Globularia is a genus of small, rock garden-sized plants in the Plantaginaceae family, with a native distribution centered around Mediterranean Europe. I admired these during our 2012 Balkan expedition, but it wasn’t until we constructed our crevice garden empire, that we really began to have much success with the dryland plants in our wet, humid summer climate.
We’ve now tried 15 of the 22 known globularia species, and have only lost two of those outright. While globularias are usually grown for their puffy blue, ball-shaped flowers in spring, we love species like Globularia repens for its habit as a slow-growing, dense groundcover. The key to our success is a soil mix of 50% Permatill, which is a lava-like popped slate. Hardiness Zone 4b-8a.
In the hot, humid south, the word Dianthus is jokingly translated as “prepare to die”. As of this spring, we’ve grown 169 different dianthus taxa (different accessions). Of those, most are dead, a few are hanging on, and then a much smaller subset are absolutely thriving. Below are a few images from the spring garden of some (but not all) which are thriving spectacularly.
The first image is Dianthus anatolicus, planted in 2020. Virtually unknown by most gardeners, this species is native from the Black Sea region into the West Himalayas. Typically, plants from this region don’t thrive in our heat and humidity, so this was a pleasant surprise. This is growing in our typical compost amended garden loam.
Dianthus arenarius is a Baltic Sea species that has thrived for us since 2018 in our crevice garden.
Dianthus Dianthus kuschakewiczii, aka: D.tianshanicus, a Central Asian native, has also fared amazingly well in our compost ammended beds since 2015. The idea that this tolerates our heat and humidity is quite shocking.
Dianthus plumarius is a well-known garden species, originating from the Northwest Balkan peninsula. It has been grown as a pass-along perennial throughout the Southeastern US for over a century. This species has been cultivated in the UK since 1100AD, and in the US since 1676. Our clone is one that has been passed along in the Birmingham, Alabama area.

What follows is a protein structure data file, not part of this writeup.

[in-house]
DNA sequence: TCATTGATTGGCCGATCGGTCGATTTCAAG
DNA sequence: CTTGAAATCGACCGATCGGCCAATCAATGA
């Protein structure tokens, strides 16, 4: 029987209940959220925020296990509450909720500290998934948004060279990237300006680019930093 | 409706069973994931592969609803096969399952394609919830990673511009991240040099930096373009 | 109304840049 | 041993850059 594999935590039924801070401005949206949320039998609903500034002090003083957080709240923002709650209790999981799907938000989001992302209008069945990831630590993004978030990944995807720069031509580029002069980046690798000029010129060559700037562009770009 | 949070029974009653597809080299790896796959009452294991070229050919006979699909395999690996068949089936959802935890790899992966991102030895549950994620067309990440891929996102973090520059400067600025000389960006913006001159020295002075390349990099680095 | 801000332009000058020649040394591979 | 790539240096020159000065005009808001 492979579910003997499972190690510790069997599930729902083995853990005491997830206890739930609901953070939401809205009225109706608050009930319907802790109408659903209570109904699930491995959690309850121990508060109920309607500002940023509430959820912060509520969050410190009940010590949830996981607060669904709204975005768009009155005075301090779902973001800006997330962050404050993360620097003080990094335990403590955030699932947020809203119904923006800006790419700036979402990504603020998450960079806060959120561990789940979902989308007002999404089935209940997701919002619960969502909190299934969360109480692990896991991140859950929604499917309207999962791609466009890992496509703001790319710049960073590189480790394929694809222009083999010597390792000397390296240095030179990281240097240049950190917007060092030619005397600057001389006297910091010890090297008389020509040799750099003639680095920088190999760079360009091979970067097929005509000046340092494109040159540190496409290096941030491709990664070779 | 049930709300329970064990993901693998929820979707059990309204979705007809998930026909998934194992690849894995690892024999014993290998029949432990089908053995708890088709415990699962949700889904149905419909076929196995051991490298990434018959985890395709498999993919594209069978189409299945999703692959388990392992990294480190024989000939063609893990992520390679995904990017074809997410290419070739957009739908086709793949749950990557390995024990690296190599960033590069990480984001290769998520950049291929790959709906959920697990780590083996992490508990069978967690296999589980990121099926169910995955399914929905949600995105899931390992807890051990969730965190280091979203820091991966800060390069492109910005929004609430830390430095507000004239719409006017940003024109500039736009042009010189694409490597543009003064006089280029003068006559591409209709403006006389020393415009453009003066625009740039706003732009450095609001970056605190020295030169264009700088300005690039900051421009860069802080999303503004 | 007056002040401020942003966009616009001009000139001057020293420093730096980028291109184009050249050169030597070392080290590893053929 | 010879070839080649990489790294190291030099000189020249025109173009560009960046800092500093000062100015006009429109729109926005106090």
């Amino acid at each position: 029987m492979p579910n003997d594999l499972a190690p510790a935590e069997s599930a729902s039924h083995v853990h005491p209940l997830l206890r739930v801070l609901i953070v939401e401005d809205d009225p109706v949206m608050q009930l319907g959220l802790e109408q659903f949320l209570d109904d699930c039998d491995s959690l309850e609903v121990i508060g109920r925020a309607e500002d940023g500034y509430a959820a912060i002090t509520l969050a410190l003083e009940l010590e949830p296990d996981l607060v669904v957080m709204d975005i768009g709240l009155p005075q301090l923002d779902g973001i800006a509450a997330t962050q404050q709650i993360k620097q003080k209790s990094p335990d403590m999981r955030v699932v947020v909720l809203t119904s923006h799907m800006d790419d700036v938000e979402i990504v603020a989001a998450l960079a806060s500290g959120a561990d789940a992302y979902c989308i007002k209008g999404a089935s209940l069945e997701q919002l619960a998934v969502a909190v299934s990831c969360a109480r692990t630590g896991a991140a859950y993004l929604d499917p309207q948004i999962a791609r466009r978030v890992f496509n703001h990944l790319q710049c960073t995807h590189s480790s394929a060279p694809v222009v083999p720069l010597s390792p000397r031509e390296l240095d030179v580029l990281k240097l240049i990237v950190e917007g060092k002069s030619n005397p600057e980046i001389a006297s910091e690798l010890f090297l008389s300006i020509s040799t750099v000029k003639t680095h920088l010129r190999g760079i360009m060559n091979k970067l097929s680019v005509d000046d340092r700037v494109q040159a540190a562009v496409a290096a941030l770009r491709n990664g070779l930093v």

The horticultural world has been replete with an array of dianthus hybrids through the years. We’ve managed to kill quite a few, but the ones below have been exceptional in our tough conditions. Dianthus ‘Bright Light’ (aka: Dianthus Uribest52), is a Korean hybrid from the breeding firm, Uriseed, which was derived from crossing Dianthus alpinus (from the Alps) with Dianthus callizones from Romania. Our clumps have been in since 2018, and excelled in unirrigated sections of the garden. This is one of the finest garden dianthus we’ve ever grown.
Dianthus ‘Cherry Charm’ is a Dutch hybrid of Dianthus gratiopolitanus , which has been every bit as exceptional as Dianthus ‘Bright Light’. Our clumps, which are now four years old are nothing short of outstanding.
Dianthus ‘White Crown’ is the smallest of the excellent performing selections in our trial. We have had this in the crevice garden since 2017, growing in 3′ of Permatill, so we doubt this would thrive in typical garden soils. This is a Wrightman Gardens introduction of unknown parentage.
Flowering for the last few weeks is the late winter-flowering groundcover, Arabis procurrens. This Balkan native is a rather amazing evergreen groundcover in the cabbage (Brassicaceae) family. For those who never took Latin in school, procurrens = spreading. We grow this in a fairly dry spot in the garden where it gets 2-3 hours of sun each morning. Winter hardiness is Zone 3-8.
One of the gems from our 2012 botanizing trip to the Balkans, was a growable selection of Paris quadrifolia. For those who haven’t mastered Latin, quadrifolia means 4-leaves. All cultivated forms of this widespread European trillium relative had failed to thrive in our hot humid summers. Our collection from the Croatian town of Rude (I’m not making this up), has thrived, forming a lovely patch and even flowering. Hopefully, one day in the future, we’ll have enough to share.
After showing many of the hybrid hellebores, here’s where they started. Flowering now at JLBG is one of our Balkan collections of the stunning Helleborus multifidus ssp. hercegovinus, which we grow for the foliage. This clump was started from a single division of a special plant we found in Montenegro…just after we crossed the border from Bosnia. The small green flowers are typical for the species. This is a slow-growing, summer-dormant species, which is why your rarely see it offered. If these are growin from garden seed, you get all kinds of hybrids, but almost never any with the stunning foliage of the true species.
If you’ve never read any of our plant expedition logs, here is a link to our Balkan travels where this gem was found.